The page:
Unfaithful Partners

By Marjorie F. Eddington

Categories: Family, Relationships


We have been asked to address the topics of unfaithful partners and repeated cheating.

Response (staff answer):

Whether the repeated cheating deals with test-taking, finances, stealing, or cheating in relationship, the fundamental issue of infidelity or unfaithfulness is the same. While we cannot give the specific answer to one’s personal situation, we can offer suggestions, guidance, and questions.

Trust is one of the foundational qualities required for a wholesome relationship. If this has been broken, is it possible to restore the relationship? Is the one who cheats repentant? Is this evident in his/her reformation, or is there the cycle of infidelity, apology, repeat? If the latter, there is little reason to continue in such a relationship.

Just as God demands our faithfulness, which we can see throughout the Bible, so do our relationships. God sets the standard in the Ten Commandments and Jesus’ two great commandments which summarize them: love God with everything we have, and love others as we love ourselves (Matt 22:36-40).

It’s hard to love God, ourselves, and others if we are harboring resentment and unforgiveness. So for our own health, we need to forgive everyone involved. We need to recognize guilt and use it as a springboard to change. We need to let go of shame. Now, this isn’t easy, but it’s pretty essential.

We’re talking about commitment here. How do our lives serve God? Do our relationships support this service? We want to go forward in life with people who share and commit to similar values—honesty, integrity, and faithfulness. If this is not the case, we need to prayerfully consider some questions: Am I compromising my own integrity, character, and sense of life in order to maintain this relationship? Have I lost my own identity and caved in to the demands or whims of another person? Am I living my life as though I am walking on egg shells? Am I being emotionally abused? Is it possible to stop the abuse and regain my sense of self-worth? Is there a basis on which to build a new, trustworthy relationship?

If the fidelity to the marriage contract is broken, it makes it pretty hard to continue. But leaving a marriage may be a huge struggle for some if they believe that divorce is wrong, they have nowhere to go, or they don’t know how they would make a living.

First and foremost, God has the answers: “Trust in the LORD with all your heart; do not depend on your own understanding. Seek his will in all you do, and he will show you which path to take” (Prov 3:5-6NLT). When we lean wholeheartedly on God, not on another person, God shows us the best decision to make. But what if we are reluctant to follow God’s guidance? How do we know if it’s the best or right decision? We get an answer of peace: “But the wisdom that comes from above is first pure, then also peaceful, gentle, reasonable, full of mercy and good fruits, impartial, and sincere” (James 3:17 EHV).

When we walk down the path that we think God is showing us, even though it may be difficult, we have a sense of calm, peace, and gentleness. We may have questions, but we’re not unsettled by emotional turbulence. If there is such internal turmoil, we may be walking down the wrong path and need to listen until we gain a sense of spiritual certainty. Then we proceed or change directions.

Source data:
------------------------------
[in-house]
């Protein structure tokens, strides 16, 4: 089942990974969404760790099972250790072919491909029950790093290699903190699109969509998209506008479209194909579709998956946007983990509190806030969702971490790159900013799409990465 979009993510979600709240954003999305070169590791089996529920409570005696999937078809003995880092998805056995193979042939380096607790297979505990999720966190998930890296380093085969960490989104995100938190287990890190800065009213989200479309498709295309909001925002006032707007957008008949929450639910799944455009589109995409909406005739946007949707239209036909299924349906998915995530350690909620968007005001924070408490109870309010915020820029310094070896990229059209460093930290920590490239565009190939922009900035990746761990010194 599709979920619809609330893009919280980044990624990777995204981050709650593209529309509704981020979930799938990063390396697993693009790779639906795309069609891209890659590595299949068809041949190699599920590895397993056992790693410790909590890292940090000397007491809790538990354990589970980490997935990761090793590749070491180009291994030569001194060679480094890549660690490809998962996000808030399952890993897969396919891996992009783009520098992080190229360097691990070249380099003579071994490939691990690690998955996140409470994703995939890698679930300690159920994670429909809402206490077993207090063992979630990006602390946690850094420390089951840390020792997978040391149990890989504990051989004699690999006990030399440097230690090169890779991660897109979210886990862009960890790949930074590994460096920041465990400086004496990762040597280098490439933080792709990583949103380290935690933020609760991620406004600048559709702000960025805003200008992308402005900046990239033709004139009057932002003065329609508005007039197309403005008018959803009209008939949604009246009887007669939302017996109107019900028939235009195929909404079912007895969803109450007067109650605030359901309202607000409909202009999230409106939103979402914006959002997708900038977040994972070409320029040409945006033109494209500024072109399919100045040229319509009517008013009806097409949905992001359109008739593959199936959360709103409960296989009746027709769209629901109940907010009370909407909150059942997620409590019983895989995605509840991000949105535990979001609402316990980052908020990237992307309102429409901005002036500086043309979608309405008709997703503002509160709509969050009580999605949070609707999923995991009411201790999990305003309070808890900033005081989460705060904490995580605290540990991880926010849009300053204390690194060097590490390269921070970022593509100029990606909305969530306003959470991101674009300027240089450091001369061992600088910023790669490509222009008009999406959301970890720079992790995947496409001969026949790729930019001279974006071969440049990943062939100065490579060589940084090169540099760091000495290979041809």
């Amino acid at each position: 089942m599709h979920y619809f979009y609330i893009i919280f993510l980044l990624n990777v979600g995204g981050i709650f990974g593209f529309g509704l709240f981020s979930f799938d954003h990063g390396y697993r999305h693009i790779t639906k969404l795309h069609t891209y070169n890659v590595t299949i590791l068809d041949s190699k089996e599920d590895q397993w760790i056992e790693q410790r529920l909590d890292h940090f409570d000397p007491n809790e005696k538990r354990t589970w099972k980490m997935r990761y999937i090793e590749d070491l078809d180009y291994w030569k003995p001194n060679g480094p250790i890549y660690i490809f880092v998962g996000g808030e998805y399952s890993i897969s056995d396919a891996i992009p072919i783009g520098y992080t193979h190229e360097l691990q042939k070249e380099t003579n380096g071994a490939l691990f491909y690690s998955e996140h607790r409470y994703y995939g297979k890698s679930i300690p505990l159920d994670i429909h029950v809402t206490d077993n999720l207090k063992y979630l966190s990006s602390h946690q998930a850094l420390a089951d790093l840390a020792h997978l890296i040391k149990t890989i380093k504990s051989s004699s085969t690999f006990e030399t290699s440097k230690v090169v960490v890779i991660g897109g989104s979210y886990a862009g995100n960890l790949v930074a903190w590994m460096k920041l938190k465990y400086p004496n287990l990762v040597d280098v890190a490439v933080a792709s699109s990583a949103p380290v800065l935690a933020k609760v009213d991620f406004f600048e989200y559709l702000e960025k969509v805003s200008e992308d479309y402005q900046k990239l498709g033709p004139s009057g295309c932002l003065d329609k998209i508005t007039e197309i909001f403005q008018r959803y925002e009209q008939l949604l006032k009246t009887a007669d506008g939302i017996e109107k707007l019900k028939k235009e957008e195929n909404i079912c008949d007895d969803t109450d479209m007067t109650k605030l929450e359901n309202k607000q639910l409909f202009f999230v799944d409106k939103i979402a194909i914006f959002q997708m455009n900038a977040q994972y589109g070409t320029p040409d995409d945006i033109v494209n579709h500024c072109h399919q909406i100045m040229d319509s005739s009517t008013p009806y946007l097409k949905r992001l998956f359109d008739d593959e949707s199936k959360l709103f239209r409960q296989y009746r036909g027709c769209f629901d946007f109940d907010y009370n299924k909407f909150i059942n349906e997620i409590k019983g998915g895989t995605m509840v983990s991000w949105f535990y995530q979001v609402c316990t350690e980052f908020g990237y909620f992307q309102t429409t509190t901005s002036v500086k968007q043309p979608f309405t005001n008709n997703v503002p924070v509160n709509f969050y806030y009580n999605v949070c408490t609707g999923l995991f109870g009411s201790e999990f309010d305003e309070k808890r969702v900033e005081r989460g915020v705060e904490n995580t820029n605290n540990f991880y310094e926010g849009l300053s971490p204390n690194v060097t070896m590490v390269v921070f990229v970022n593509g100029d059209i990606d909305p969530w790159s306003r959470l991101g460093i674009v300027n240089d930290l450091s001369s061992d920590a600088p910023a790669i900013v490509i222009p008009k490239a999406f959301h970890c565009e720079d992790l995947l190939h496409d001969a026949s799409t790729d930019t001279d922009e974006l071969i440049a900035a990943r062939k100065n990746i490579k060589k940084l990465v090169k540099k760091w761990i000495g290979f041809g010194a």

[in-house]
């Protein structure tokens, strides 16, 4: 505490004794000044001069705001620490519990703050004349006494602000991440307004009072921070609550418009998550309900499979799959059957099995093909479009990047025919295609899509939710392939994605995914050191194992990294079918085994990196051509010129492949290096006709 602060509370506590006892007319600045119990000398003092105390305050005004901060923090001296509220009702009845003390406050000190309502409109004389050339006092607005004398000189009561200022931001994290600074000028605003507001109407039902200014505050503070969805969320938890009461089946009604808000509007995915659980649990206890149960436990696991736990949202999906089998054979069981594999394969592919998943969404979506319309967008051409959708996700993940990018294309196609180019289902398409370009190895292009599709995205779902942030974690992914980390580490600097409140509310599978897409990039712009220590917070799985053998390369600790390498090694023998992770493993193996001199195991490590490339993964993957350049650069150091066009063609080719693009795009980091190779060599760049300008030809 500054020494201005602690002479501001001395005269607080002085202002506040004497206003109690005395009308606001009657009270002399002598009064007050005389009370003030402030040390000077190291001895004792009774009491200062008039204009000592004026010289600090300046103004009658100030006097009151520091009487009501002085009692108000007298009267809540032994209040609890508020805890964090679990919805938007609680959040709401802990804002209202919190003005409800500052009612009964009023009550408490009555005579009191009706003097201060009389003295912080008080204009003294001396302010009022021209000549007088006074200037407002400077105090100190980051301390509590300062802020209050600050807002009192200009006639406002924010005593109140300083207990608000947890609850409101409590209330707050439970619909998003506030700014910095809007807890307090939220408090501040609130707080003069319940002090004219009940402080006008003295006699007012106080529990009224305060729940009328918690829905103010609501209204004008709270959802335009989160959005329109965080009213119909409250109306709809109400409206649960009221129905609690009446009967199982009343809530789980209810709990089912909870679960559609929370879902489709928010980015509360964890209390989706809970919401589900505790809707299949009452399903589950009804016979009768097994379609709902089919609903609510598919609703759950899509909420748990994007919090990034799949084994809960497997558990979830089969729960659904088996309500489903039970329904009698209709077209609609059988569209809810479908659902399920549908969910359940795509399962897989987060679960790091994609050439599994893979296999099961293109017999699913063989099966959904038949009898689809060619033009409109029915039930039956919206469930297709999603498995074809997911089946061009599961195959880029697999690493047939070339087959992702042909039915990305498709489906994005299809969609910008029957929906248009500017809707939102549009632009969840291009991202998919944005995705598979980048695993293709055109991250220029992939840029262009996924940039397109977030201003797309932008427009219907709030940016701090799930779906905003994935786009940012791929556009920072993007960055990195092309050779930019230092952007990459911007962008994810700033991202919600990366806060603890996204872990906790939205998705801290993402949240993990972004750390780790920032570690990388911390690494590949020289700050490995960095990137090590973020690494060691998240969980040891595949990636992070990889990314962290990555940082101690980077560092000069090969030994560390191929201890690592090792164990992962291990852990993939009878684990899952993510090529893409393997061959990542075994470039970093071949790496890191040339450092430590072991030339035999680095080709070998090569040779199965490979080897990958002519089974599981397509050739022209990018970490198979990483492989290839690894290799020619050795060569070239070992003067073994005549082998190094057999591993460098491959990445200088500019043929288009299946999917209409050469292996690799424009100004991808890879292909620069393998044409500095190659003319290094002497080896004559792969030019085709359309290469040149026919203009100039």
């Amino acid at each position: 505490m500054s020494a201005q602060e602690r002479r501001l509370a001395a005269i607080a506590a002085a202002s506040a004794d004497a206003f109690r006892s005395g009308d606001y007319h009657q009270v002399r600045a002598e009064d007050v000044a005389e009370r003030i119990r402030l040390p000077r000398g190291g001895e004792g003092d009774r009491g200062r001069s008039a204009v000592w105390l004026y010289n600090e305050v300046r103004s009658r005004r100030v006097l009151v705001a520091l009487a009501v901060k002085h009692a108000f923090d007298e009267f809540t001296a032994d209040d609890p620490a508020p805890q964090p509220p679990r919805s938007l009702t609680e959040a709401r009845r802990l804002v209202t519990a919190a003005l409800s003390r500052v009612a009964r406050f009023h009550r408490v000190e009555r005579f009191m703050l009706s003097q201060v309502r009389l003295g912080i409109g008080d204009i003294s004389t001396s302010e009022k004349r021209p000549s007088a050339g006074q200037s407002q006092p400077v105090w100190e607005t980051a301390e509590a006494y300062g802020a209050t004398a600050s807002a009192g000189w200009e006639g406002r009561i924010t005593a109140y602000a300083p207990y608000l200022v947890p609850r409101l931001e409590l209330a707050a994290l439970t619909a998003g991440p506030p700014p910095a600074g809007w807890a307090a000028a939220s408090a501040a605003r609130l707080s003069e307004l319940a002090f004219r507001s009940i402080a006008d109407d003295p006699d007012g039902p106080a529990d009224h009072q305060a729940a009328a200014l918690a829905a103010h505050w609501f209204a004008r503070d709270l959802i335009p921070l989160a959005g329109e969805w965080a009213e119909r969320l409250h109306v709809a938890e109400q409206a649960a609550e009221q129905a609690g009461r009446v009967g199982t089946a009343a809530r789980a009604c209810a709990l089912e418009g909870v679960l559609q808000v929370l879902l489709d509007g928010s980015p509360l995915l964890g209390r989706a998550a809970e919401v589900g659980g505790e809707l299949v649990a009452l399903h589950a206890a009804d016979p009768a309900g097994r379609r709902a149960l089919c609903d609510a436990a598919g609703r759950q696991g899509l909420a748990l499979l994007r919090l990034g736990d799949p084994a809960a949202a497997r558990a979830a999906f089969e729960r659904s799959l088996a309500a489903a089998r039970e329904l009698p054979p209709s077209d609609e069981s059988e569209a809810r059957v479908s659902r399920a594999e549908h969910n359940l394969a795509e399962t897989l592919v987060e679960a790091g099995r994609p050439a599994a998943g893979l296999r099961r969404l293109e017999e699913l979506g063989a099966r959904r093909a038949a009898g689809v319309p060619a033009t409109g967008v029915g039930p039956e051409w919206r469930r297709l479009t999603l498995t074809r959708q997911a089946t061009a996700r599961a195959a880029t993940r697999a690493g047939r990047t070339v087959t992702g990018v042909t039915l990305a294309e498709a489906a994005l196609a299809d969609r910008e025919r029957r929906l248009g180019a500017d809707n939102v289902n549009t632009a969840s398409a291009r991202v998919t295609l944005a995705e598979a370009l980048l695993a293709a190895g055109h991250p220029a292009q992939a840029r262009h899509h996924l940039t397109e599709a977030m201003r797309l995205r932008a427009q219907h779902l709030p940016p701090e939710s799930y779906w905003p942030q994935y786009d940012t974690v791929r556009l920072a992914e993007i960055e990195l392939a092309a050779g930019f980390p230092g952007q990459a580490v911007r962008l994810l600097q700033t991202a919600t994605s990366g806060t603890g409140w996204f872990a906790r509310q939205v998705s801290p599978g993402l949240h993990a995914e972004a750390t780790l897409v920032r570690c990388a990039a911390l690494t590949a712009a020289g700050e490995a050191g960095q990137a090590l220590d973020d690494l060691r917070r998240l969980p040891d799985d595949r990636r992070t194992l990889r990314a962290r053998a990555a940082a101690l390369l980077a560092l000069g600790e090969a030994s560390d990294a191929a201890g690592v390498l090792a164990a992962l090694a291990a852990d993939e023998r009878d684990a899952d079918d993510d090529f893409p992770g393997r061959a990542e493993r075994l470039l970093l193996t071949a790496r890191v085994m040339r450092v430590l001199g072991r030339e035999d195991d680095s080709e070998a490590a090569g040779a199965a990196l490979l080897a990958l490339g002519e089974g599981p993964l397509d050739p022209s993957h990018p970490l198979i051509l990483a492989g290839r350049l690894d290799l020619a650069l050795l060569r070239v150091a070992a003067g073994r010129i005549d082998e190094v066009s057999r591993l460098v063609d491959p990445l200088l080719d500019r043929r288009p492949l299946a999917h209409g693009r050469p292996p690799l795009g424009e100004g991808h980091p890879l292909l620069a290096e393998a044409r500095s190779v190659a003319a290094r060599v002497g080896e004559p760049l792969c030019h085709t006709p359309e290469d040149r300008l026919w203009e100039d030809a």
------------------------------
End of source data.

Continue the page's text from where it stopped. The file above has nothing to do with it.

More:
When there is true repentance and reform, the relationship can indeed make a 180 degree turn. It is possible for God to touch our hearts with grace so that cheating and unfaithfulness are destroyed. Jesus healed the adulterous woman, though we never do hear about the man. Her life changed, and we hope his did too. Jesus healed Zacchaeus, the tax-collector who was known for cheating in his money dealings. Reform is not only possible, but satisfying and rewarding.

There are marriage counselors who specialize in helping people work through affairs. Willard Harley has written helpful books on surviving affairs and coming out the other side happy, committed, and whole.

If we’re the ones who are doing the cheating, who are acting unfaithfully, and we feel stuck, there are immediate answers. Jesus showed us how to find freedom from sickness and sin—to turn with our whole hearts to God, to genuinely love God, to love ourselves as God’s worthy sons and daughters, and then to naturally love others. The motif here is love, and love requires fidelity and trust. When we commit ourselves to God, God takes us all the way we should go. God meets us and brings us home.

The prophets knew this: “If you wander from the right path, either to the right or to the left, you will hear a voice behind you saying, ‘You should go this way. Here is the right way’” (Isa 30:21 ERV). Usually the leader is in front. We hear the voice behind us because we have wandered from the path, and God is calling us back. This includes those we love. Jesus’ parable of the Prodigal Son teaches us of God’s ever-present, non-critical, unconditional love for us.

And while we, too, can love others unconditionally, this does not mean we have to stay in a relationship that is fraught with dishonesty and deception. Walking on the straight and narrow path has enough trials on its own. Why make it harder for us? We need to value and love ourselves, protect and defend our own environment, and thrive in an atmosphere of mutual trust and respect.

As we journey down the paths of life, we want to make sure that our hearts are pure and that we’re committed to God, to a life of integrity. Then, we want to partner with those who have also committed to leading lives of honesty and integrity. There is a way. There is always a way. God’s way.